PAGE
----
"but what happens if the economy doesn't grow? What happens if wages are less than projected? What happens if reality is somewhat different than the information you so gladly embrace?"

      I came up with a slogan back in 1996 "If privatization is necessary it won't be possible, if privatization is possible it won't be necessary". You can come up with all kinds of doomsday scenarios. What you can't come up with is a doomsday scenario that allows private accounts to work better than Social Security.

      There was a whole debate on the Economists' sites called the "No Economist Left Behind challenge." It showed pretty conclusively that you could not get historic stock returns given the economic numbers of Intermediate Cost. Sure there are scenarios under which we are seriously screwed, but none of those support private accounts as any kind of savior.

  •  Good Contribution (none)
    Even though the debate has subsided briefly on the Social Security Issue, your thoughtful analysis is welcome. "They will be back." Conservative forces will revisit the Social Security issue in the future and we must be prepared.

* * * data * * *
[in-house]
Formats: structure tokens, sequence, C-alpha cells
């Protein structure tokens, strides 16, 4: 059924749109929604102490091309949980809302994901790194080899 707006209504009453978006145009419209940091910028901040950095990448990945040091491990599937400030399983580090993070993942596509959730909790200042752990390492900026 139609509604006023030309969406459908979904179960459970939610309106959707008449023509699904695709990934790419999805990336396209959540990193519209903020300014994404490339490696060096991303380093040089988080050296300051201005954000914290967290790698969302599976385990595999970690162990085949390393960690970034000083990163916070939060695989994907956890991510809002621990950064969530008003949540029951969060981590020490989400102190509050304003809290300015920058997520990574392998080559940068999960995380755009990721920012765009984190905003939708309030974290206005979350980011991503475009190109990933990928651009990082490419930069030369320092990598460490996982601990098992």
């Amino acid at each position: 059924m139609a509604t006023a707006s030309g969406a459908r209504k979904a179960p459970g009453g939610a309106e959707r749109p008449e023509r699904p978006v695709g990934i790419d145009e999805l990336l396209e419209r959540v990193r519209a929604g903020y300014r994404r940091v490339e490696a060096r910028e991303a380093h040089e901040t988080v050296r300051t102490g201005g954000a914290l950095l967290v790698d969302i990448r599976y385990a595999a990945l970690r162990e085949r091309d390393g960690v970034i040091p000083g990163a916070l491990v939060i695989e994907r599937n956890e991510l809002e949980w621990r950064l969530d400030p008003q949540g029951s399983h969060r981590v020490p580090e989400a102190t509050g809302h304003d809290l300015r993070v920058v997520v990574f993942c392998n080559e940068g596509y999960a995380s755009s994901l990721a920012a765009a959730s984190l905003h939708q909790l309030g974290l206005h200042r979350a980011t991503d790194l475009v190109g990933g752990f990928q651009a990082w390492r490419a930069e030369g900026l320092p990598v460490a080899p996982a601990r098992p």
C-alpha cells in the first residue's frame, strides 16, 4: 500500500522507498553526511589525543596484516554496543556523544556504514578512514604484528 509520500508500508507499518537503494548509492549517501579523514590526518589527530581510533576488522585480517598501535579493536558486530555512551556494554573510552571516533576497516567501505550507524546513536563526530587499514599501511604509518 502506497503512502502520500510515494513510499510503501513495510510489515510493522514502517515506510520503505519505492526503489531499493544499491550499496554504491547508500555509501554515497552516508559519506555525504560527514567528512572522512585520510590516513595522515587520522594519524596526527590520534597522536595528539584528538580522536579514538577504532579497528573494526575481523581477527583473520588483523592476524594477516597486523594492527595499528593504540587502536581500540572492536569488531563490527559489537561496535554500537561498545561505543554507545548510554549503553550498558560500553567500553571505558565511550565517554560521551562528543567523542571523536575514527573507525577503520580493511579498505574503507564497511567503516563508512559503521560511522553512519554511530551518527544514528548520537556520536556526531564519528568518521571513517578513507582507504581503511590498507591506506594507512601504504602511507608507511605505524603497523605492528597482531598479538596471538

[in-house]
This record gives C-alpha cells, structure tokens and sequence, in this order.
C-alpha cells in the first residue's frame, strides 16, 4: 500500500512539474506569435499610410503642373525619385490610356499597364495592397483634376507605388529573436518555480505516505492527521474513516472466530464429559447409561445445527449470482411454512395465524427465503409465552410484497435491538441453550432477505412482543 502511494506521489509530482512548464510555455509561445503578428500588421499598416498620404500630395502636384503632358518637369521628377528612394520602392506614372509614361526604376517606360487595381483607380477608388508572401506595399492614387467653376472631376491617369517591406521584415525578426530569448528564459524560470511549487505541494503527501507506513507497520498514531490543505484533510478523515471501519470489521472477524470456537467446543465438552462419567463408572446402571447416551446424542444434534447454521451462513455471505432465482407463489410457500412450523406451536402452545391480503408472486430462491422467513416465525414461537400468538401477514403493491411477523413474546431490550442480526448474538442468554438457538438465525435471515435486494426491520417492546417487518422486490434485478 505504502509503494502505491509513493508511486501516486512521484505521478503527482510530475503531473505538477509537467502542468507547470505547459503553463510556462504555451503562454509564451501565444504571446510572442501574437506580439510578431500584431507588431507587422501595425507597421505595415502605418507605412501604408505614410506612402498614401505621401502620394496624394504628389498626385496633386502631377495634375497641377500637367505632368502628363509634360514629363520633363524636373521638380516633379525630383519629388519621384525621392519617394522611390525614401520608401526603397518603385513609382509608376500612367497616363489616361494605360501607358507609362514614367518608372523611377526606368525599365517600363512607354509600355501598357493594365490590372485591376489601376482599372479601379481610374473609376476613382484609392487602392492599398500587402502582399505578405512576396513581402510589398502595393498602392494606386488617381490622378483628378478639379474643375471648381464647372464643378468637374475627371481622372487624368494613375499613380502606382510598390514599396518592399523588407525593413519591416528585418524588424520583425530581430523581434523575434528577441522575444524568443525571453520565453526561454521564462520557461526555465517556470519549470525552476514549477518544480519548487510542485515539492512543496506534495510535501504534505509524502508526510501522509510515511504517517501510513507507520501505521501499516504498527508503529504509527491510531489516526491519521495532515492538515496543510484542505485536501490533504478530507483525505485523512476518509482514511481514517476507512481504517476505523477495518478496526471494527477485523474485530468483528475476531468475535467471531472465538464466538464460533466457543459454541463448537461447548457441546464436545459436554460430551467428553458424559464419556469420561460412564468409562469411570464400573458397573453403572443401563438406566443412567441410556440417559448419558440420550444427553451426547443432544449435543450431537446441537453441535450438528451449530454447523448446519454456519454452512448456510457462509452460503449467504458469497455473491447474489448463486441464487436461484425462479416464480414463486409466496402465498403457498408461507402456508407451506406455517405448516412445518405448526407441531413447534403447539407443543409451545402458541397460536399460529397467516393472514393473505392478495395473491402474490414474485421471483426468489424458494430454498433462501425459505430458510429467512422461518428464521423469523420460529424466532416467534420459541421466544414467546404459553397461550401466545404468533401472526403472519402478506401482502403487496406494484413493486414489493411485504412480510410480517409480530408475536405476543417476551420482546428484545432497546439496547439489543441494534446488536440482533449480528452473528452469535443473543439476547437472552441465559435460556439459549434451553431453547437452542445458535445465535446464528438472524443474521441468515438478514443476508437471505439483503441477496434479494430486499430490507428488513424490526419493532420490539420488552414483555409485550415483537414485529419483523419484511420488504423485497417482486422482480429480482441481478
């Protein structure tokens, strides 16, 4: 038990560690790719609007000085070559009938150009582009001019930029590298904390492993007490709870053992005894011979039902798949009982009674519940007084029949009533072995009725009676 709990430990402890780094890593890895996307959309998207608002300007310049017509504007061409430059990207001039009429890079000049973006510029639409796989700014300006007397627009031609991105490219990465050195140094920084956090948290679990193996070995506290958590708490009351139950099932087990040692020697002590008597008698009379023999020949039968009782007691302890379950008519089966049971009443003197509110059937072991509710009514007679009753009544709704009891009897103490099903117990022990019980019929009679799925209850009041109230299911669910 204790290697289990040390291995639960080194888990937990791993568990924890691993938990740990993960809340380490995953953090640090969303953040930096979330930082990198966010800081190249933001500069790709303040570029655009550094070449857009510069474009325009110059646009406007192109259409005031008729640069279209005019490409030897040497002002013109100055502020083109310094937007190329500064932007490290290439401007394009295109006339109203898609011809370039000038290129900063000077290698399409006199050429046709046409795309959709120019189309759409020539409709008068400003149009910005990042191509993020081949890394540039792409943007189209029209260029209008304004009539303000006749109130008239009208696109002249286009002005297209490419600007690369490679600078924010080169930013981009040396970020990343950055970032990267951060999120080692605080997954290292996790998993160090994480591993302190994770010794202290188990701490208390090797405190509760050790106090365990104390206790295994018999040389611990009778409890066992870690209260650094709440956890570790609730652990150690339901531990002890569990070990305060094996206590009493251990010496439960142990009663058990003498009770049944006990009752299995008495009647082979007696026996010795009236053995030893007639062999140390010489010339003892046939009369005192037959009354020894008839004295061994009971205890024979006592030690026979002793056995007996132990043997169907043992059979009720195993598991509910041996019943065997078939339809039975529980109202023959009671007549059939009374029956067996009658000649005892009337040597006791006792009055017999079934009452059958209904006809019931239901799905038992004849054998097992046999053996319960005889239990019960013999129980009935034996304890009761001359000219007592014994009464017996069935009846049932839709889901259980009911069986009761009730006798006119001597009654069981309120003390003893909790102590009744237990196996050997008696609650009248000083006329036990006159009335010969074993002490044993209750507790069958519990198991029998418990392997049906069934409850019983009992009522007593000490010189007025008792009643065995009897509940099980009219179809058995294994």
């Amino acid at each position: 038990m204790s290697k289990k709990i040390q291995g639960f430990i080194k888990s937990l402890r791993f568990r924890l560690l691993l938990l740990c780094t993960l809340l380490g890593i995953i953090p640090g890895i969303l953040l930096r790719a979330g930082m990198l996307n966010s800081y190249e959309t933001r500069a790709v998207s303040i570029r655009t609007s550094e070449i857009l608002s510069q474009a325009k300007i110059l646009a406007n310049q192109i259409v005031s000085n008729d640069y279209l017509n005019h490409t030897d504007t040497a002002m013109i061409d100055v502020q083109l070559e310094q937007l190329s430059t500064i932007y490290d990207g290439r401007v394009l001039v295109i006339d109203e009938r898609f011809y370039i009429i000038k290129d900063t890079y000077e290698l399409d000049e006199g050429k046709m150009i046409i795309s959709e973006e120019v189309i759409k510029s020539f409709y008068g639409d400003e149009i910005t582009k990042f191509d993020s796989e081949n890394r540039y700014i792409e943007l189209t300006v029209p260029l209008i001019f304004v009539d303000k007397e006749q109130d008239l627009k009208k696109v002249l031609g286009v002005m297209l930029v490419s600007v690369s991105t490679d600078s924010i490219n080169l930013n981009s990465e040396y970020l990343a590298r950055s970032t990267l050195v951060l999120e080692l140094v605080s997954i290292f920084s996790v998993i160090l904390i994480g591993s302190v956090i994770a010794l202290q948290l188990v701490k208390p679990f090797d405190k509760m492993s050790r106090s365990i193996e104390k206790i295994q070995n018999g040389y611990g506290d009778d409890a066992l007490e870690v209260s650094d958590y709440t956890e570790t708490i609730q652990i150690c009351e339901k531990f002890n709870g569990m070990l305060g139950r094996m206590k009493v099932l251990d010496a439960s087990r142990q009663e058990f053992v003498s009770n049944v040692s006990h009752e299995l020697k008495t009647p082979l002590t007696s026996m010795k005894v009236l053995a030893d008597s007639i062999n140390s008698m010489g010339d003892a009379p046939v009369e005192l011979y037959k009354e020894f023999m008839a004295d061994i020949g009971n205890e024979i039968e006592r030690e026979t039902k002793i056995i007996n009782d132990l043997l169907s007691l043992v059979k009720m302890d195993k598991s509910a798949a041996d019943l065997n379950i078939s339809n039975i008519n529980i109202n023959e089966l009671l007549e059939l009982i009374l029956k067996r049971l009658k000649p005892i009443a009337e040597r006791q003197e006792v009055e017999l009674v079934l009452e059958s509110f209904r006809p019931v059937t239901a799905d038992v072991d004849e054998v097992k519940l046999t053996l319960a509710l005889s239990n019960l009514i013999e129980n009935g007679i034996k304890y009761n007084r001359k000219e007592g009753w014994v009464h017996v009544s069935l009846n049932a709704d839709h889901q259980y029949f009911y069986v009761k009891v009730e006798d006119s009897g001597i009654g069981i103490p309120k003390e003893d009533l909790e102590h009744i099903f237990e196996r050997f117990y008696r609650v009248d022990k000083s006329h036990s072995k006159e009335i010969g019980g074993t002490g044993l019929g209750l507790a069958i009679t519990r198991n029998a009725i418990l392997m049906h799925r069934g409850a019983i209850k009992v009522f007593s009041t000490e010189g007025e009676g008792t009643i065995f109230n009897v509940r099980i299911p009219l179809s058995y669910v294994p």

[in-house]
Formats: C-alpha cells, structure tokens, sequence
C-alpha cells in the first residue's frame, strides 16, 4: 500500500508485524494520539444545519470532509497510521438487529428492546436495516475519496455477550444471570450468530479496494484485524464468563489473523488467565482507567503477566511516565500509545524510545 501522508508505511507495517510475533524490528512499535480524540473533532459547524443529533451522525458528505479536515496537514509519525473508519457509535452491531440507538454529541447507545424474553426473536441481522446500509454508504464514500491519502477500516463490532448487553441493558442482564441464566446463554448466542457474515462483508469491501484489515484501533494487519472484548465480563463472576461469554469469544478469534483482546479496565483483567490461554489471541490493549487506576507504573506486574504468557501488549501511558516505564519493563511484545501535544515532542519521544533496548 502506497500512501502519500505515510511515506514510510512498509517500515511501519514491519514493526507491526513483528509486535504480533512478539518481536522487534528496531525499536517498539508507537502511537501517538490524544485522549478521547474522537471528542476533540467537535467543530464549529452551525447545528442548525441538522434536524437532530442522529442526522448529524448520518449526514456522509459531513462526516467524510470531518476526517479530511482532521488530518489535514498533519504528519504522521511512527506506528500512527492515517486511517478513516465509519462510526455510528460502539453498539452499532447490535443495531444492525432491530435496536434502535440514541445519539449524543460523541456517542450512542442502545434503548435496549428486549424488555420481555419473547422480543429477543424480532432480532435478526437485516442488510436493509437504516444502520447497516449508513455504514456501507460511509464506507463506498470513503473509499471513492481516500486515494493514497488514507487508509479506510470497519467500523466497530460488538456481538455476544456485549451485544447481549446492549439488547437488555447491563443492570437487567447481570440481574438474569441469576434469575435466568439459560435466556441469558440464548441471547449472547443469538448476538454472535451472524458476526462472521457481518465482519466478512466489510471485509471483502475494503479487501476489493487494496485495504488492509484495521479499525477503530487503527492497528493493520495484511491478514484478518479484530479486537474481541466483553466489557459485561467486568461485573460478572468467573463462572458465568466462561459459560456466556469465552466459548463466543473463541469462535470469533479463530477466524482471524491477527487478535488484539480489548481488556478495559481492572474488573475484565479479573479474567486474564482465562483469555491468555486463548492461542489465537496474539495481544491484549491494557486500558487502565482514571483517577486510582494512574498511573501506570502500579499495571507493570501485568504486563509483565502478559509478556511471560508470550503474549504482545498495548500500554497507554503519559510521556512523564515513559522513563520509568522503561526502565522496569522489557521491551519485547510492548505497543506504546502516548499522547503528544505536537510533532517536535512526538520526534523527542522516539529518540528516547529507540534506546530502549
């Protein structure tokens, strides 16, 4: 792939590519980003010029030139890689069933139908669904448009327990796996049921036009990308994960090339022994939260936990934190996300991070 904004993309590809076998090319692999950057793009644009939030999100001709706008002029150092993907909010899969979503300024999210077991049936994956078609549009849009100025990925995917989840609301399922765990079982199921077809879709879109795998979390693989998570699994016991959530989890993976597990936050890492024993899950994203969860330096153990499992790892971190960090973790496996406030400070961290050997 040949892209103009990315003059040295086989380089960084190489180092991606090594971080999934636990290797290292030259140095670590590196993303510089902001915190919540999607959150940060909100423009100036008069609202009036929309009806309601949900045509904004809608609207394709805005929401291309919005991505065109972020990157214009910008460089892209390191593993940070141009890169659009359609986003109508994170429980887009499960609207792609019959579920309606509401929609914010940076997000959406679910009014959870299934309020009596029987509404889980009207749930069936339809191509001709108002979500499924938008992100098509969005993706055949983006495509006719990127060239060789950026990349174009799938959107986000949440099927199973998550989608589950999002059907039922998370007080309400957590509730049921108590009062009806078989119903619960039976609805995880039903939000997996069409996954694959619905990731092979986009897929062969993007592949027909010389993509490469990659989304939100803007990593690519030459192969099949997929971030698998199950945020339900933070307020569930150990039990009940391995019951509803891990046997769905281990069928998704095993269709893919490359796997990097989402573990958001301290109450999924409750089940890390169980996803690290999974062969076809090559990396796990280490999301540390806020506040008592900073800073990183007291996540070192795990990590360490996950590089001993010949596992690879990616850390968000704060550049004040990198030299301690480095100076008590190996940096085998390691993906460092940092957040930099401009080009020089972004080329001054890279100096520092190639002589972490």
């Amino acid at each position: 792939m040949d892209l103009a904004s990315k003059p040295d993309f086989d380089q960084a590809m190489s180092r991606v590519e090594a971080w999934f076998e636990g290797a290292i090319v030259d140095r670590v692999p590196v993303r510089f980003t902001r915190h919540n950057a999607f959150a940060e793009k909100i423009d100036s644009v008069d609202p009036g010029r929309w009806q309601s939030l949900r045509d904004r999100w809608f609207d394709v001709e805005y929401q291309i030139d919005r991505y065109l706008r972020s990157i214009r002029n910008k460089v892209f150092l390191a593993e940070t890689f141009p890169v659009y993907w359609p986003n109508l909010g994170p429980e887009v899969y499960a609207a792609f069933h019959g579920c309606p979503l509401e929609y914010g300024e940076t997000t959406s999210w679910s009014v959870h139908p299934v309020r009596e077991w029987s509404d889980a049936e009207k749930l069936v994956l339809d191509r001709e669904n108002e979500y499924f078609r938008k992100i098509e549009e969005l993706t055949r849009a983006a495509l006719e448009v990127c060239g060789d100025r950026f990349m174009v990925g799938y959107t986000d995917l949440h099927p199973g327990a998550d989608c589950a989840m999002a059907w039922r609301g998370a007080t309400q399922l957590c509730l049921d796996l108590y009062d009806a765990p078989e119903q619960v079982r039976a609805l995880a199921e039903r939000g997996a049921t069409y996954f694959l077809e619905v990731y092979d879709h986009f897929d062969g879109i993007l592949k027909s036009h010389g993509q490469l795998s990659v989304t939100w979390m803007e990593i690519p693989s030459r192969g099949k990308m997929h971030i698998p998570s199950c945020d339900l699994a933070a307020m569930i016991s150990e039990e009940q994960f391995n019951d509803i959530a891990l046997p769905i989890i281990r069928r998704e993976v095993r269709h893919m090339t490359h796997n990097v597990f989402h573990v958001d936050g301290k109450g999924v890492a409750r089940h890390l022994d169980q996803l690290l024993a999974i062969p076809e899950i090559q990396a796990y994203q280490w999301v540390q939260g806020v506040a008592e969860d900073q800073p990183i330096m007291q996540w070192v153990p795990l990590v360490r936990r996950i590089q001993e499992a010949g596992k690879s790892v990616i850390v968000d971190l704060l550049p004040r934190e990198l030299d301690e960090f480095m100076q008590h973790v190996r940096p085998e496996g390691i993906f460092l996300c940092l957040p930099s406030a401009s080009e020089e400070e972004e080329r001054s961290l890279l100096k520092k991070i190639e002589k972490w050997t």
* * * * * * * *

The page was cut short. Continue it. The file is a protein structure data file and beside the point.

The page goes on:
You are correct, the government's Social Security estimates are pessimistic. We have been using the overpayments to pay for regular government programs so our real deficit in probably $200 billion higher than the reports $310 billion.

    It is disturbing that a so called conservative Republican goverment:

    1. Backs tax cuts for the well off.
    2. Increases federal spending.
    3. Uses Social Security overpayments to fund 1 &  2.

    I am hesitant to cut payroll taxes. I think a more conservative approach would be to invest the excess payroll taces in other Financial instrunments. This would give us insurance just in case the pessimistic estimates become true. It would also serve the purpose of exposing the Republicans for the crushing deficits the Republicans are causing with their risky policies.